One of the most common definitions of insanity is doing exactly the same thing over again and expecting a different result.
In the late 1950s, while working as a correctional officer at San Quentin prison, I attended a conference in San Francisco on “New Horizons in Criminology.” The main speaker was H. E. Barnes, co-author with N. K.Teeter, of New Horizons in Criminology,” first published in 1943. The book had become the premier work in the field. Asked what the new horizons were, his response was, “There are no new horizons in penology.”
Ether the ultimate aim of prison was the reformation of the criminal, or the punishment of the criminal. The two conflicting views were present then and are present today. California in 1994, after a successful drive to frighten the general public about crime, established the most severe “three strikes law” in the United States.
Going to a RAND Corporation study, in 1994 higher education received 12 percent of the state budget, corrections 9 percent, other services 9 percent (which included controlling environmental pollution, management of parks, fighting of brush fires, regulating insurance and other industries). By 2002 higher education took the biggest hit, along with “ other services,” both of which were virtually eliminated from the state budget. Corrections on the other hand went from 9 percent to 18 percent of the budget.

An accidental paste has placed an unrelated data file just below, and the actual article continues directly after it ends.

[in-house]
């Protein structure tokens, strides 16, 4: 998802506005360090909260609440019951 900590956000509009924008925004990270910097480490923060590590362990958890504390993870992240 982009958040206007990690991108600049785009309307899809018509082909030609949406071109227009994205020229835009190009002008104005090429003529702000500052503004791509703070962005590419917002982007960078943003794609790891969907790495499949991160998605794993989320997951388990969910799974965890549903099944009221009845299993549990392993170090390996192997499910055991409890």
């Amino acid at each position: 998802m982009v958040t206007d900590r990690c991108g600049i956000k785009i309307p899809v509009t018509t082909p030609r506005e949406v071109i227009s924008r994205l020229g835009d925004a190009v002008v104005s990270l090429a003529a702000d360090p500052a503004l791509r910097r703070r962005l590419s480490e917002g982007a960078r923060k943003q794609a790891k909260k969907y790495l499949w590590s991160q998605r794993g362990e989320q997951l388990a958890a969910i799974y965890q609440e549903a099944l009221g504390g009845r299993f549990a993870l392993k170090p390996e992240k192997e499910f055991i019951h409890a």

The United States now has a $3 billion-a-year industry in private prisons. There are several studies showing no savings of the taxpayer dollar to the states by privatization.
The American Legislative Exchange Council (ALEC), a Washington DC-based public policy organization, develops model legislation that advanced tough-on-crime legislation and free-market principles such as privatization of prisons. ALEC receives funding from the corrective Corporation of America and G.E.O., the two largest private prison systems in the United States. ALEC also receives funding from the billionaire Koch brothers. So, unfortunately, maybe Dr. Barnes was wrong, there may be new horizons in penology — an industry that needs crime, and criminals to sustain its business model.
The new horizons that are needed are new ways of treating social ills, such as the “drug court” model highlighted in the Tuesday, May 17, headline in the Lompoc Record. “For the past 11 years Judge Rogelio Flores, the senior judge in the county, has overseen the North County version of Drug Court, also known as the Substance Abuse Treatment Court, along with specialized courts for mental health and Proposition 36, another Judicial drug diversion program.”
We as a society must continue to educate ourselves about and support programs to break the circle of insanity based on fear, punishment, and revenge. With the recidivism rate between 70 percent to 80 percent, it is obvious that what we have going now is not working.
The human cost to individuals, families, and society as a whole is unacceptable. Yet we in Santa Barbara County turned down a solution to one small part of the overall problem, a strong program to reduce recidivism, coupled with a new North County Jail facility to ease overcrowding in the present jail, because we would have to pay for it with the small tax increase.
Next week we will look at one or two other ways that are working to change the status quo.
The Rev. Chuck Arnold is pastor of Valley of the Flowers United Church of Christ in Vandenberg Village. He can be reached at 733-3333.
Catch the latest in Opinion
Get opinion pieces, letters and editorials sent directly to your inbox weekly!